How to make the Christmas period less wasteful
AMIDST all the festive cheer, mince pies and colourfully wrapped presents this season, recycling is not always at the forefront of people’s minds.
But an estimated 8million Christmas trees will be thrown away this year, along with 4,500 tons of foil and enough wrapping paper to gift-wrap an island sent to landfill.
This year residents are being urged to think green and cut down on waste.
We found out what happens to all those greetings cards, cans, bottles and kitchen scraps when they are put out for recycling.
A staggering 10 million turkeys are expected to be bought in the UK this Christmas with the average family spending £175 on Christmas food and drink.
Tonnes of potato peelings and uneaten Brussels sprouts will head straight for the bin.
Yet food waste, if not recycled, rots in landfill and produces methane, a gas which contributes to climate change, and leachate, a liquid that harms the natural environment.
Compostable food, when it is recycled in the Cotswolds, is taken to a special treatment plant where it is cooked several times at high temperatures for over a month to make sure any harmful substances are killed off. It then becomes a soil conditioner which can be bought from local Household Recycling Centres.
DEFRA estimates that enough wrapping paper is simply chucked in the bin each Christmas to wrap the entire 83 square miles of Guernsey. Put it in the black recycling bins instead and it will end up at Palm Paper in Norfolk where it is first pulped to separate the various fibres before paper clips, staples and sticky tape are removed. It is then cleaned several times, dried and flattened before being wound into huge rolls weighing up to 30 tonnes.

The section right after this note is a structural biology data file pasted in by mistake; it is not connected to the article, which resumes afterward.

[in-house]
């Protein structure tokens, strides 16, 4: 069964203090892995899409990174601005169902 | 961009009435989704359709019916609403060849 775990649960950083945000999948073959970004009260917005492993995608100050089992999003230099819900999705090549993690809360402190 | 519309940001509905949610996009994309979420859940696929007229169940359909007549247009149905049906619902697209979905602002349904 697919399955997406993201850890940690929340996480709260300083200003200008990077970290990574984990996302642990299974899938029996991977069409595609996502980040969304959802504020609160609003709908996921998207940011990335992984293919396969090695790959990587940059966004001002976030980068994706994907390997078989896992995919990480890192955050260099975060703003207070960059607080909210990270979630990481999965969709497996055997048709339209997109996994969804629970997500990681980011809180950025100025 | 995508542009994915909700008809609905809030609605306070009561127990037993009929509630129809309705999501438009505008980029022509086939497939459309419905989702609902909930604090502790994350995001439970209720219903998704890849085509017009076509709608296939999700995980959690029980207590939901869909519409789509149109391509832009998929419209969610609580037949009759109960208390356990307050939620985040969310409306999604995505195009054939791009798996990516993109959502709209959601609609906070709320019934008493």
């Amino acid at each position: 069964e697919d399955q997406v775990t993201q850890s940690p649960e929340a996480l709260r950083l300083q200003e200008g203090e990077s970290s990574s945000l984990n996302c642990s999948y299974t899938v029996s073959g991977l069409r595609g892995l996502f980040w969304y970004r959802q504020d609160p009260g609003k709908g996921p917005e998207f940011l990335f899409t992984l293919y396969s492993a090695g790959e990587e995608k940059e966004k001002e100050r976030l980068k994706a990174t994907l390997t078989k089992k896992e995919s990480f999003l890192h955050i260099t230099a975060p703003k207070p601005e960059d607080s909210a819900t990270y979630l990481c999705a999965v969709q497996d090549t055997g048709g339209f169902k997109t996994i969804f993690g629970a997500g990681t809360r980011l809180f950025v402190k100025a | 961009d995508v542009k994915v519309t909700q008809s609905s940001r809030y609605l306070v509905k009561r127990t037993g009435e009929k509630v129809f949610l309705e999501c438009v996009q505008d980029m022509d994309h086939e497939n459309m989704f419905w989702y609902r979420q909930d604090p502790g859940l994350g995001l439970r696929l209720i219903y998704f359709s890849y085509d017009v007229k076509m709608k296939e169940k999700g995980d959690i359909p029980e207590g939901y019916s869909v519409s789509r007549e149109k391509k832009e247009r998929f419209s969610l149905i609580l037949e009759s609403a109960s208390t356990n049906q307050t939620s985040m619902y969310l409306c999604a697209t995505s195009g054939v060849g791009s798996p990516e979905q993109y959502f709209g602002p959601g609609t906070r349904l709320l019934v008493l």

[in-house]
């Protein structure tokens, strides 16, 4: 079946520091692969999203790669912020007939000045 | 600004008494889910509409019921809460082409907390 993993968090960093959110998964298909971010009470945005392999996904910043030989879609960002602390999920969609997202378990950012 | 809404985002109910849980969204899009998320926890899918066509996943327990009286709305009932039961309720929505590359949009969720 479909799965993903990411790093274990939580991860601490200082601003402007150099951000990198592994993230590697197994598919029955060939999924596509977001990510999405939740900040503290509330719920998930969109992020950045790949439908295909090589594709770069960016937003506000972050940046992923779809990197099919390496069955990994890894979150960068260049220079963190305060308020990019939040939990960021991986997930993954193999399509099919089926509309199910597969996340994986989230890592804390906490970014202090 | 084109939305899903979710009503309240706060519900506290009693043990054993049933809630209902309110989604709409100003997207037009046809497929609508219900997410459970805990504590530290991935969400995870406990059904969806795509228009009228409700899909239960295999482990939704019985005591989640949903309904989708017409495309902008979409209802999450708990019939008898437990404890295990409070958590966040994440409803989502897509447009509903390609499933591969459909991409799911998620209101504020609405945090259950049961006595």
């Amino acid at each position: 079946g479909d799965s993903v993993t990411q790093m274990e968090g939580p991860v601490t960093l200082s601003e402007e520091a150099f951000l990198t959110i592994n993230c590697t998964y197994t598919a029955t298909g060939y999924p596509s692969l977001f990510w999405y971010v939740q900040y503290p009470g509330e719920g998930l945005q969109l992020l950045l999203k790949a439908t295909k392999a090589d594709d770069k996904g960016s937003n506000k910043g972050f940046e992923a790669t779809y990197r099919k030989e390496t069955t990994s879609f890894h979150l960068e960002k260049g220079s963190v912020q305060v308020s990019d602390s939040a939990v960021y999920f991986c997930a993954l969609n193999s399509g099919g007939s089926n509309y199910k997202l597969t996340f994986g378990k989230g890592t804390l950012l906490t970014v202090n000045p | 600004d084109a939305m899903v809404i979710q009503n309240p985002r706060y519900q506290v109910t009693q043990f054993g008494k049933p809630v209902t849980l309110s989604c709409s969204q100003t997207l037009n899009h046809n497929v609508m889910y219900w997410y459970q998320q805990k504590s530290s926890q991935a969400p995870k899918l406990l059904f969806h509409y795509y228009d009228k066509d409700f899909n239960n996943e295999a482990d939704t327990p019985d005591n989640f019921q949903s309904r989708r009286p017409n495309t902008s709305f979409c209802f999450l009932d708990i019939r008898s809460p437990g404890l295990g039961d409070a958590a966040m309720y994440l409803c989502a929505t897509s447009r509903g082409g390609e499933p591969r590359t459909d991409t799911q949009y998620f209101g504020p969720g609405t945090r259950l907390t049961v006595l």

YOUR empty beer can could be part of the next new car you buy, if you remember to recycle it. Steel and aluminium cans are separated at a Cotswolds recycling depot. The aluminium cans are sent to Birmingham where they are shredded, melted down and poured into massive ingot casts which can be turned back into around 1.5million new cans.
Steel cans are sent to Newport where they are melted down and mixed with molten iron. The liquid metal is moulded and rolled into coils and used to make products from bridges and cars to smaller but equally useful paperclips.
WHO doesn’t end up tripping over the discarded boxes from eagerly opened presents on Christmas Day? Simply flatten them and put them out with the rubbish in the hope the binmen won’t notice?
Clearly not. Claire Blizzard is waste supervisor at Ubico, Cotswold District Council’s waste contractor. She says people are already getting better at recycling cardboard.
“We are pleased that residents support us with their recycling efforts particularly over the festive season,” she said.
She said they were already geared up and ready for the extra influx of recycling coming their way in the next few weeks.
To see how your recycling and waste collection will be disrupted by the Christmas holidays, click here
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